Twice cooked pork belly, red cabbage, cavolo nero and caramelised apple puree
Mr FBC's pork belly was really delicious - the meat was tender and sweet with a lovely crunchy crackling. Neither Mr FBC and I knew what cavolo nero was but we figured it was the vegetable that looked a bit like spinach?  That was a pretty good guess - another 'google' search reveals that cavolo nero is an Italian black cabbage or kale.
Confit duck parcel and seared breast on celeriac puree with leek, wild honey and verjuice
I chose the duck dish because it had verjuice which reminded me of Maggie Beer and a documentary I watched about her quest to introduce Australia to verjuice - the juice of unfermented grapes. Anyway, it was a good choice. The confit duck parcel was a bit like a duck meatball. The seared duck breasts were very succulent and the sweet sauce worked well with the duck.
We have a bit of a break to rest our stomachs before tasting plate 4 (aka dessert) arrives. We take this time to have a look at the interiors again. There's a beautiful cellar room that our table overlooks. I think they must have functions there - I could picture this restaurant being a wonderfully romantic place for a wedding.  We also have time to do a bit of eavesdropping on what other tables are ordering. A group of 8 people near us decide to order 3 courses. I want to say - "go for at least 4 course people!"... but I only manage to say it loudly in my head.

Chocolate fondant with caramel ice cream and salted vanilla hazelnuts
Desserts arrive and we realise that our night is nearly coming to an end (sigh:( ). There's a bit of a drumroll before Mr FBC cracks open his chocolate fondant. Will it or won't it be gooey on the inside?? The suspense.... it's gooey, chocolately and very decadent.
Cheese cigar with Tarago Shadows of Blue and quince
I'm really impressed when my dessert arrives. I think I was just expecting a bit of cheese and crackers. The cheese cigar is filled with 'Tarago Shadows of Blue' which is a rich double cream blue vein cheese which has been rolled in pastry and deep fried. The sweetness of the quince sauce works really well with the cheese. Mr FBC finds it a bit too rich but I love it - being the 'cheese fiend' that I am.
It's been a wonderful night of decadent eating. Mr FBC and I were really impressed with Margan - it has both an original menu and the chefs also seem to use fresh and local produce. It was defintely worth the trek there (and back).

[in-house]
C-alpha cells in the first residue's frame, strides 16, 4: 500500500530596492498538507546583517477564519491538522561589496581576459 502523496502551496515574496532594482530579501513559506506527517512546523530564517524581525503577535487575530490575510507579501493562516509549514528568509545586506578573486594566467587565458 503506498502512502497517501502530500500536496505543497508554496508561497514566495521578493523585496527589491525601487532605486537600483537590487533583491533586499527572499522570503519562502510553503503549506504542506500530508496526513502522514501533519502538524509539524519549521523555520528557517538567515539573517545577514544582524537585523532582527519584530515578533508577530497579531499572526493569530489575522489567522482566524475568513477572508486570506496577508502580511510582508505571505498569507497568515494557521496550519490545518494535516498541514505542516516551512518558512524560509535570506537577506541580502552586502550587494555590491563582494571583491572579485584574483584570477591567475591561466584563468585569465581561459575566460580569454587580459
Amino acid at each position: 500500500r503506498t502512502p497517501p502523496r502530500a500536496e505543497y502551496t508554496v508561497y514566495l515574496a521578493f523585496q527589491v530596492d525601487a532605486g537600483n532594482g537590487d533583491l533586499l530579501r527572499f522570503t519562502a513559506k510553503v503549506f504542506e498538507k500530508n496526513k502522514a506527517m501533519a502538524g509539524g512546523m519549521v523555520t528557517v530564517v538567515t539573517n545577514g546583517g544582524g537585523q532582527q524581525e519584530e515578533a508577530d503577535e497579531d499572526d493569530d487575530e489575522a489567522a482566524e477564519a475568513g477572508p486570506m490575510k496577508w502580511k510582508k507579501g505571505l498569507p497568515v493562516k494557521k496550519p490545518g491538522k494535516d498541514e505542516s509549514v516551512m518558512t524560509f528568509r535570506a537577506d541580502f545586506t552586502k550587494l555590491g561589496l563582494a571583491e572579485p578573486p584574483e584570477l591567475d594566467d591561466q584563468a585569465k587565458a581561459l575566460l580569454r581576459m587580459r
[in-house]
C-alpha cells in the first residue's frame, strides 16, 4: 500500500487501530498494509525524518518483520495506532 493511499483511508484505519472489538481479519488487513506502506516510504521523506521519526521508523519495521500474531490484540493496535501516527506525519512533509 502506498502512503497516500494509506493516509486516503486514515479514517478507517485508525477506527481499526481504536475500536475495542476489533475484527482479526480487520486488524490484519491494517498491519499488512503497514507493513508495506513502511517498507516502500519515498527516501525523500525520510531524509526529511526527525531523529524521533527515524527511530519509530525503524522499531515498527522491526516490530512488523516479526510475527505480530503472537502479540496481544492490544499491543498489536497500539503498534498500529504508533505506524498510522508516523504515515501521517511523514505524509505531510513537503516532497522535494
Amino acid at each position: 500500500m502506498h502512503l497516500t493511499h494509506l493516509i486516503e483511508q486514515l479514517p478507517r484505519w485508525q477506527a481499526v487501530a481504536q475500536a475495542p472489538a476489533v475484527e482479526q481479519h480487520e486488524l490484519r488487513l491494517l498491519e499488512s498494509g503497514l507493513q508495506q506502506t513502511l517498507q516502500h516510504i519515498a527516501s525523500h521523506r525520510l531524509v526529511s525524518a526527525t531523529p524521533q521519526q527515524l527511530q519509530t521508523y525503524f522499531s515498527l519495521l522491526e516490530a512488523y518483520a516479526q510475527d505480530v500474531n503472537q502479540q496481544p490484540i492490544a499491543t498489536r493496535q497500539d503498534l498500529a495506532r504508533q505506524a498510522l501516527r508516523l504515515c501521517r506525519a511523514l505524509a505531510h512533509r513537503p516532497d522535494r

Margan Restaurant
1238 Milbrodale Road,Broke NSW 2330
ph: 6579 1317
Open for Lunch - Friday, Saturday, Sunday
Dinner - Friday and Saturday
Breakfast - Sunday
View Larger Map

Thursday, 12 August 2010

Sonido! Fitzroy (Melbourne)

For me there are two types of great dining experiences. The first is where you go somewhere expecting great things and it achieves or exceeds your expectations. The second is when you go somewhere with no expectation, often for the sake of just having something to eat, but are completely blown away by the experience. Sonido, located in Melbourne’s funky but grungy suburb of Fitzroy, was one such place.

Mrs FBC and I were recently on a gastronomical holiday in Melbourne sampling some of the great food the city had to offer (look out for future blogs). Having arrived on Friday and eaten our way through to Sunday we decided it was time to give our stomachs a rest and instead do some visual eating at Melbourne’s Queen Vic Markets. On our last trip to Melbourne a friend of ours introduced us to Fitzroy and Mrs FBC and I immediately felt at home. So naturally this is where we stayed this time round. Come Sunday morning, and finding ourselves a little over indulged, we decided to walk to Queen Vic markets in an attempt to re-build our appetites. Of course, being a Sunday, we were in serious need of a good source of coffee and, having noted a few good venues on Gertrude St, we chose this as our route.

One thing you need to note about Melbourne is that Sundays can be little slow, and as it turned out most of the cafes we saw on Gertrude St were closed. Desperate for coffee, and of course a small amount of food, we happened upon a little unimposing café called Sonido. Sonido has the sort of grungy haphazard décor that only arts students or Europeans can pull off. Or in this case South Americans (and still possibly arts students).

Sonido's unimposing entrance.

After waiting for table service for several minutes we decided that ordering at the counter was probably the way to go and helped ourselves to some menus. It was here that the pleasant surprises began. Rather than the typical collection of toast, scrambled eggs and, for the more adventurous cafes, eggs Benedict, we were intrigued to find a menu consisting mainly of Arepas and Empanadas. Now I know what you are saying, “I know what an empanada is, but what are arepas?” To quote directly from the menu,